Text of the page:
For more info on the whole day of Spa Wars events please check out the facebook event page:
“In 1976, during the hottest summer on record, Star Wars was shot in suburban North London. Nobody involved had any idea how big the film would become, many couldn’t even remember the title.
Yet for the bit-part actors and extras, their faces hidden in masks and helmets, this seemingly insignificant job would go on to colour their lives even four decades later.
ELSTREE 1976 is a portrait of a cross-section of these people; from the man inside the most iconic villain in film history to the guy whose character was completely cut from the final film. It tells the stories of their lives and explores the eccentric community they have formed, traveling the world, signing autographs for fans.”

LUC Briefing 011: War

“This is the problem with civilians wanting to go to war. Once you’ve been there, once you’ve seen it, you never want to go again unless you absolutely fucking have to. It’s like France.”

-General Miller
In The Loop

The next LUC Briefing will be on the subject of: Art

i. Just War

An LUC favourite, this old soviet anti-war film – cut to Just War from the album Dark Night Of The Soul. Brilliantly renders the pointlessness of nuclear conflict in three minutes and 45 stylish seconds.

ii. How Docklands Became Vietnam For Full Metal Jacket

From the venerable Barry Norman on Film ‘87:

“It’s a derelict old gasworks in Beckton, not Vietman exactly but the next best thing for a movie director who doesn’t like to fly”

iii. The Main Casualty of The Thin Red Line Was Adrien Brody

Enjoy a bunch of actors chuckling about how Brody thought he was the lead in Terence Malick’s Pacific war epic, right up until the premiere of the film – that he was mostly cut out of.

iv. The Messy Death Of Hungry Joe

In 1970, a world before CGI, just how do you convincingly show a man being bisected by a low flying aircraft?

“The popular scene of Hungry Joe being cut in two by the airplane and falling into the water was done in two steps. (1) A plane runs into a breakaway dummy that was rigged to spray blood. After a cutaway, the second shot shows an actor or stuntman in front of the sky, holding a mirror in front of him angled to reflect more sky to match what is in back of him, making the top part of his body disappear. He then falls backward into the water making the trick become visible to the camera.”

v. All the people using The Battle Of Algiers as a training aid are probably missing the point

From an article on the Carnegie Council website:

“The Battle of Algiers was based on the memoirs of Saadi Yacef, one of the leaders of the FLN, who also starred in the film as a character modeled off his real-life role in the opposition movement. The film was banned in France for five years after its release.

Yet others hailed The Battle of Algiers, not only as a work of art, but as a model for both insurgency and counterinsurgency tactics, including the use of torture. The film has been used to train members of the Black Panthers and Argentine intelligence units. It has been speculated that Palestinian terror groups and al Qaeda may also use Pontecorvo’s film as a guide.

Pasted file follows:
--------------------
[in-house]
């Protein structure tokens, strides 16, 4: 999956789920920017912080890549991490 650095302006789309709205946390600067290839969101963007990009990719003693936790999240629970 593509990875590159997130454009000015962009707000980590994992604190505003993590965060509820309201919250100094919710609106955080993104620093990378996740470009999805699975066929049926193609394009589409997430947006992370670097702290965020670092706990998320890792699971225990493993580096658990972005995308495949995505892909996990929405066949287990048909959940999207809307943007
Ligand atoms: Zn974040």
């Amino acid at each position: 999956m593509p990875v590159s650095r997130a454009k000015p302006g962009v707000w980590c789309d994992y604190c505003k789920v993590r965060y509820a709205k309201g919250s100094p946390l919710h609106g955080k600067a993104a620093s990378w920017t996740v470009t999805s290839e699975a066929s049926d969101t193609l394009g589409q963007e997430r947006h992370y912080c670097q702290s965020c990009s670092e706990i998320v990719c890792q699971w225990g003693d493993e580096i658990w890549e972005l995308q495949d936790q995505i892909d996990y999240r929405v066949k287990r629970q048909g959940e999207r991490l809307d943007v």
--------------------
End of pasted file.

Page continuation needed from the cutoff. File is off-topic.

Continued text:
In 2003, The Battle of Algiers was screened at the Pentagon in order to offer some insight into the challenges surrounding the U.S. occupation of Iraq.”


vi. Did Bill Clinton pull a ‘Wag The Dog’?

From an article via CNN:

“In the movie, the president’s handlers invent a war to distract public attention from his sexual transgressions. In real life, was the Clinton administration doing something similar?

Cynical in the extreme, that was a question that some residents of the New York region could not avoid asking themselves Thursday. And it seemed to reflect not only the bizarre parallels between fiction and fact, but also the profound distrust that some Americans have begun to harbor toward a president who acknowledged misleading the public.”


vii. The Fallen Of World War 2

Sobering and stunning use of data and animation to illustrate the horror of the mind melting horror of the second world war.

viii. Rik Mayall’s SAS try to prevent World War 3

In the marvellously unsubtle Whoops Apocalypse, the world is heading towards nuclear combat due to an escalating conflict over a disputed British territory in central America (wonder where they got that idea?).

For reasons that are too confusing to go into, the SAS must rescue a british princess from Madam Tussauds – cue lots of mindless violence and swearing. Key Quote:

“No you can’t bring the fucking tiger, Donald. It’s more trouble than it’s worth”

LUC Briefing 010: Cities

“As a remedy to life in society I would suggest the big city. Nowadays, it is the only desert within our means.”
– Albert Camus

“I don’t know what London’s coming to — the higher the buildings the lower the morals.”
– Noel Coward

“But cities aren’t like people; they live on and on, even though their reason for being where they are has gone downriver and out to sea.”
-John Updike

The next LUC Briefing will be on the subject of: War

i. The Lost City Of Demille

From the Independent:

‘When the shoot was complete, rather than dismantle and remove the set, the director ordered it to be knocked down, buried and abandoned to the elements. Mr Cardozo showed Mr Brosnan a passage from DeMille’s posthumously published autobiography: “If, 1,000 years from now, archaeologists happen to dig beneath the sands of Guadalupe, I hope they will not rush into print with the amazing news that Egyptian civilisation … extended all the way to the Pacific coast of North America.”’